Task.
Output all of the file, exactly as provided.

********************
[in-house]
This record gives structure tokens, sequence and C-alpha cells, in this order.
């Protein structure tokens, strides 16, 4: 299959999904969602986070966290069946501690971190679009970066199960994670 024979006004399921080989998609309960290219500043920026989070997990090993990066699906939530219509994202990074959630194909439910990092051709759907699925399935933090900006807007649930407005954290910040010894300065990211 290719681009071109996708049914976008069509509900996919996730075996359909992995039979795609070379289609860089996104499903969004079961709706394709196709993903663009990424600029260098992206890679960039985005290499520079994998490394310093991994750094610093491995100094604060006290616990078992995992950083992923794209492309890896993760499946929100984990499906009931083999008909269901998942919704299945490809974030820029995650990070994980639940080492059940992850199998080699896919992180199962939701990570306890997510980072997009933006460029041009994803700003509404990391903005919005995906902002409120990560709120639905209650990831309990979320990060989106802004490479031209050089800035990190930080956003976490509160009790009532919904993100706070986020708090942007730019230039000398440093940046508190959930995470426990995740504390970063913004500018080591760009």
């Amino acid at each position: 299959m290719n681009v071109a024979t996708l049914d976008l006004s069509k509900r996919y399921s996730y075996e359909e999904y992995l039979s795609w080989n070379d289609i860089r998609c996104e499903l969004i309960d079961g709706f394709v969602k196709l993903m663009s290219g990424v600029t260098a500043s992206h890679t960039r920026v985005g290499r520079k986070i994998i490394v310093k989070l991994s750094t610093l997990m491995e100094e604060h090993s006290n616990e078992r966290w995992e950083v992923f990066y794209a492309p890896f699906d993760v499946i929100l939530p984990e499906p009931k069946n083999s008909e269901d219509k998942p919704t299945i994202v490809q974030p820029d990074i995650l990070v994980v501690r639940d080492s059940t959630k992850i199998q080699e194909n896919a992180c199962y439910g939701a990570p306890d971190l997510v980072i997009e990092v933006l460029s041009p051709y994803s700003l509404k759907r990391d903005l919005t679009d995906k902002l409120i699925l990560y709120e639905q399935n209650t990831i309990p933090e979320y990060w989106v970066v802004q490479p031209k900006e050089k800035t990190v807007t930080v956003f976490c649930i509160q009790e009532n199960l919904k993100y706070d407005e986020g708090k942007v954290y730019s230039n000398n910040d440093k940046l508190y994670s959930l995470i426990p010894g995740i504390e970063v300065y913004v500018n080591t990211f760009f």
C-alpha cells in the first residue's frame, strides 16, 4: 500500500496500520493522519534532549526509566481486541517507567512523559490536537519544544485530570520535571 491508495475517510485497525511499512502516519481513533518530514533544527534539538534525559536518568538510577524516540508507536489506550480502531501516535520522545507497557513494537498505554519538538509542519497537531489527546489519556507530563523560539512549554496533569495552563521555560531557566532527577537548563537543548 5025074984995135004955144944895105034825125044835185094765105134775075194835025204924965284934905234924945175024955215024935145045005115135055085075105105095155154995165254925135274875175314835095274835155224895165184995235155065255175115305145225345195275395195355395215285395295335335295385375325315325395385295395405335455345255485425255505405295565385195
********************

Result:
[in-house]
This record gives structure tokens, sequence and C-alpha cells, in this order.
């Protein structure tokens, strides 16, 4: 299959999904969602986070966290069946501690971190679009970066199960994670 024979006004399921080989998609309960290219500043920026989070997990090993990066699906939530219509994202990074959630194909439910990092051709759907699925399935933090900006807007649930407005954290910040010894300065990211 290719681009071109996708049914976008069509509900996919996730075996359909992995039979795609070379289609860089996104499903969004079961709706394709196709993903663009990424600029260098992206890679960039985005290499520079994998490394310093991994750094610093491995100094604060006290616990078992995992950083992923794209492309890896993760499946929100984990499906009931083999008909269901998942919704299945490809974030820029995650990070994980639940080492059940992850199998080699896919992180199962939701990570306890997510980072997009933006460029041009994803700003509404990391903005919005995906902002409120990560709120639905209650990831309990979320990060989106802004490479031209050089800035990190930080956003976490509160009790009532919904993100706070986020708090942007730019230039000398440093940046508190959930995470426990995740504390970063913004500018080591760009």
């Amino acid at each position: 299959m290719n681009v071109a024979t996708l049914d976008l006004s069509k509900r996919y399921s996730y075996e359909e999904y992995l039979s795609w080989n070379d289609i860089r998609c996104e499903l969004i309960d079961g709706f394709v969602k196709l993903m663009s290219g990424v600029t260098a500043s992206h890679t960039r920026v985005g290499r520079k986070i994998i490394v310093k989070l991994s750094t610093l997990m491995e100094e604060h090993s006290n616990e078992r966290w995992e950083v992923f990066y794209a492309p890896f699906d993760v499946i929100l939530p984990e499906p009931k069946n083999s008909e269901d219509k998942p919704t299945i994202v490809q974030p820029d990074i995650l990070v994980v501690r639940d080492s059940t959630k992850i199998q080699e194909n896919a992180c199962y439910g939701a990570p306890d971190l997510v980072i997009e990092v933006l460029s041009p051709y994803s700003l509404k759907r990391d903005l919005t679009d995906k902002l409120i699925l990560y709120e639905q399935n209650t990831i309990p933090e979320y990060w989106v970066v802004q490479p031209k900006e050089k800035t990190v807007t930080v956003f976490c649930i509160q009790e009532n199960l919904k993100y706070d407005e986020g708090k942007v954290y730019s230039n000398n910040d440093k940046l508190y994670s959930l995470i426990p010894g995740i504390e970063v300065y913004v500018n080591t990211f760009f």
C-alpha cells in the first residue's frame, strides 16, 4: 500500500496500520493522519534532549526509566481486541517507567512523559490536537519544544485530570520535571 491508495475517510485497525511499512502516519481513533518530514533544527534539538534525559536518568538510577524516540508507536489506550480502531501516535520522545507497557513494537498505554519538538509542519497537531489527546489519556507530563523560539512549554496533569495552563521555560531557566532527577537548563537543548 5025074984995135004955144944895105034825125044835185094765105134775075194835025204924965284934905234924945175024955215024935145045005115135055085075105105095155154995165254925135274875175314835095274835155224895165184995235155065255175115305145225345195275395195355395215285395295335335295385375325315325395385295395405335455345255485425255505405295565385195